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Basic Skills Every UI/UX Designer Needs

Megat Syahmi Waiz July 20, 2022 0

With user experience design becoming more popular and in demand, the need to diversify skills is clear. UI-UX design is a diverse industry and it’s not uncommon to find people who have specializations in various competencies. This can lead to a little confusion, especially if you’re just getting started in UX design and don’t know what knowledge you need to succeed

UX design is a diverse field full of designers with multi-faceted backgrounds and varying skill sets. With booming opportunities in UX design, even with the most amazing portfolio, it can be hard to determine how to shine above the rest of the applicants when trying to land the dream job.   

Design is not only about doing great work, it is also about creating and holding a great presentation. The people you’ll present to are either product managers, VPs, or even the CEO. They don’t know why or how your designs will increase their sales or client retention. It’s your responsibility to show them.

Each of them has their own role in the company, and they might not fully grasp the effectiveness of your improvements. You need to sell your ideas with a presentation. Designers should keep this in mind: it doesn’t matter how many hours you spend coming up with great ideas if you don’t dedicate enough time to present those ideas.

You Cannot Design What You Don't Understand

In order to create great experiences for people, you need to know what’s going on in their heads. You need to understand what motivates and terrifies them. You need to create personas and map out your users’ lives. You need to find out how they think and what makes them tick. Only then can you create a design that is easy to use, has an impact on your users emotionally and makes them want to keep coming back to your product again and again.

Clear Calls To Action

This is a simple concept that thankfully has become better understood over the last few years. Clear, simple calls to action help users understand the flow they should take through an application. There is no benefit in adding complexity. Human short-term memory works best with 2-3 pieces of information at a time, so if you want to get someone to take an action on a page, make sure your directions are simple/minimal. 

Write Less

When you visit a website you don’t want to read a big pile of text and still not know what the product does. People don’t read lots of text. Instead of writing long paragraphs about your product, create short bites that describe what your product does. Get the reader’s attention and keep it. Remove jargon and use simple language. 

Always remember that people only hold three pieces of information at a time so anything else is just taking up space on your page. If possible keep text to a minimum and only include the most important information.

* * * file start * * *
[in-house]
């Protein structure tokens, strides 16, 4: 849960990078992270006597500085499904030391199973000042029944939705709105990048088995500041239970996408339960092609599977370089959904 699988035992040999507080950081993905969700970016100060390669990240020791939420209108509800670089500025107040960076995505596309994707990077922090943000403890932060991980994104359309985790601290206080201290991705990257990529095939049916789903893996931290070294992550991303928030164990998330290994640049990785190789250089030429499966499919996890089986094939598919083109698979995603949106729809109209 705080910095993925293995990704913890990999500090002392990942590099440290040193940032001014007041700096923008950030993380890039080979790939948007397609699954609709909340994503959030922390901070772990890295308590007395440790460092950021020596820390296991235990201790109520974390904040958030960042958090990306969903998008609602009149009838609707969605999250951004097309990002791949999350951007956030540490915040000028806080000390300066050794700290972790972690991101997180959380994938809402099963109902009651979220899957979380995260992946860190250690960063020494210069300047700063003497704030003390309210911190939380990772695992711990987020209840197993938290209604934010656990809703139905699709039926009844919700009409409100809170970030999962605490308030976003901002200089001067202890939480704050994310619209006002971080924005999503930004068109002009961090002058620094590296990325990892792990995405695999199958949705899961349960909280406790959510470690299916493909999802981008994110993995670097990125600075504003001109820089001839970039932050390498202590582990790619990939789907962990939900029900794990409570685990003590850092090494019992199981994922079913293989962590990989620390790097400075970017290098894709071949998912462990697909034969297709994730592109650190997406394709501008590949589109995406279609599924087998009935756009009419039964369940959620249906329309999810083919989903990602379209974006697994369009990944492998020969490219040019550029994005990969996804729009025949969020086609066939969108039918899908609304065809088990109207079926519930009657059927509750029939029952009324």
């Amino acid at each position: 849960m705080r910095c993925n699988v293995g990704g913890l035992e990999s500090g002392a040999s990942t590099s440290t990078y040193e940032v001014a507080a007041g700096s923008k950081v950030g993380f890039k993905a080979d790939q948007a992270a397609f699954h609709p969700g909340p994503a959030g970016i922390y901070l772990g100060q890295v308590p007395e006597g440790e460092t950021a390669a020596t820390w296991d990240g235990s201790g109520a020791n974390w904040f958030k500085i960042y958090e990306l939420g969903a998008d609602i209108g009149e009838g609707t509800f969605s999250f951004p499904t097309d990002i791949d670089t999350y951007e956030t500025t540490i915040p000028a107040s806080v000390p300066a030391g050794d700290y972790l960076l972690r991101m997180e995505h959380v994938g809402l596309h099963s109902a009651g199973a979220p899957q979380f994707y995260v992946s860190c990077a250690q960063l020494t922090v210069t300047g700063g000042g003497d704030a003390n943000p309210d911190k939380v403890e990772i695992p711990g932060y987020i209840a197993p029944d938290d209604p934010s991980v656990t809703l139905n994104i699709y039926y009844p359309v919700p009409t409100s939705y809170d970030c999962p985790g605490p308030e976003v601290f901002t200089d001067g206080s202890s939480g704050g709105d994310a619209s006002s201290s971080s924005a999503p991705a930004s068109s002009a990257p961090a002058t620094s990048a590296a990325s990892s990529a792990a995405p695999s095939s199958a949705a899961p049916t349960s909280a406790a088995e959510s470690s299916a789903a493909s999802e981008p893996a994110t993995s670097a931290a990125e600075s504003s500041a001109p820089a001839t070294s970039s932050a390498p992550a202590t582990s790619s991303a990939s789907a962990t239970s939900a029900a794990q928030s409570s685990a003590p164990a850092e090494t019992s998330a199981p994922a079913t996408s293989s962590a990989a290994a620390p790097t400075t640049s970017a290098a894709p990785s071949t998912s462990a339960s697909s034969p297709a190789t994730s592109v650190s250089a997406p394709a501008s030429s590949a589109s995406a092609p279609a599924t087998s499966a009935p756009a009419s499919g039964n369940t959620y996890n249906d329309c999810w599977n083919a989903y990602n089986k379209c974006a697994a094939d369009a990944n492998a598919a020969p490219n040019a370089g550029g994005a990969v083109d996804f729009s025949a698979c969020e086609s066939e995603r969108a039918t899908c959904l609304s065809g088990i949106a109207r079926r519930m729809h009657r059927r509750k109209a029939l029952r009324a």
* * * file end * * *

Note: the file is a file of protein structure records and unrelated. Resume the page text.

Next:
Visual Communication Skills

Visual design in UX concerns so much more than how a website looks and feels—although that is important, too. Think of standardized UI elements such as the hamburger menu or even the playback button. When users see these icons they immediately know they’re clickable and what they represent. An effective visual communication skillset is about minimizing the need for written instructions and using visual cues to guide the user and help them understand where to go next, how to find the information they need, and what other actions they can take.

Analytical Skills

Even after a product or feature is sent to production, usability testing isn’t done yet. Your job as a UI/UX designer is to constantly monitor data on product usability and find ways to improve existing products while using data to infer new product ideas. When you create an app or website, you need to test it. Understanding numbers, percentages, and ratios will help you evaluate the performance of your design.

Let The Data Do The Work

When you’re unsure of which path to go down, let data validate the decision—there’s no reason to have people argue about what font or colour is the best. Test your concepts as often as possible, either with A/B testing or user testing. Your goal should be to get the most amount of value with the least amount of effort.

Start with simple prototypes and show them to your target audience. This approach is more effective and, in many cases, also more time-efficient.

Be Aware Of Technical Constraints

The best designers have a technical mindset and at least a basic level of programming knowledge. They’re able to set a project up for success by keeping the project’s technical constraints in mind from the start.

Consider mobile design from the very beginning. Know the resolutions your work will be displayed at, or what platforms it’ll be hosted on (iOS, Android, phones, tablets, etc.). For those of you who are great designers but don’t know details about the technical parts, we have 3 suggestions:

Become knowledgeable. There are thousands of useful articles and courses scattered all across the web. Many of them are free or cost very little. You can easily read one helpful article a day or take a course, such as Responsive Web Design by Google, on a weekend. The better you become, the more successful you’ll be.

Spend time with developers. Get to know their view of the projects you’re working on. A developer, for example, will always look for a simple solution. There are many ways to achieve complex interactions with minimal use of CSS and Javascript. By collaborating together, you can often come up with a faster and more eloquent solution.

Ask a ton of questions. Everyone starts somewhere. Don’t hesitate to reach out on massive online communities, such as StackExchange or Quora, and ask whatever you need to know.


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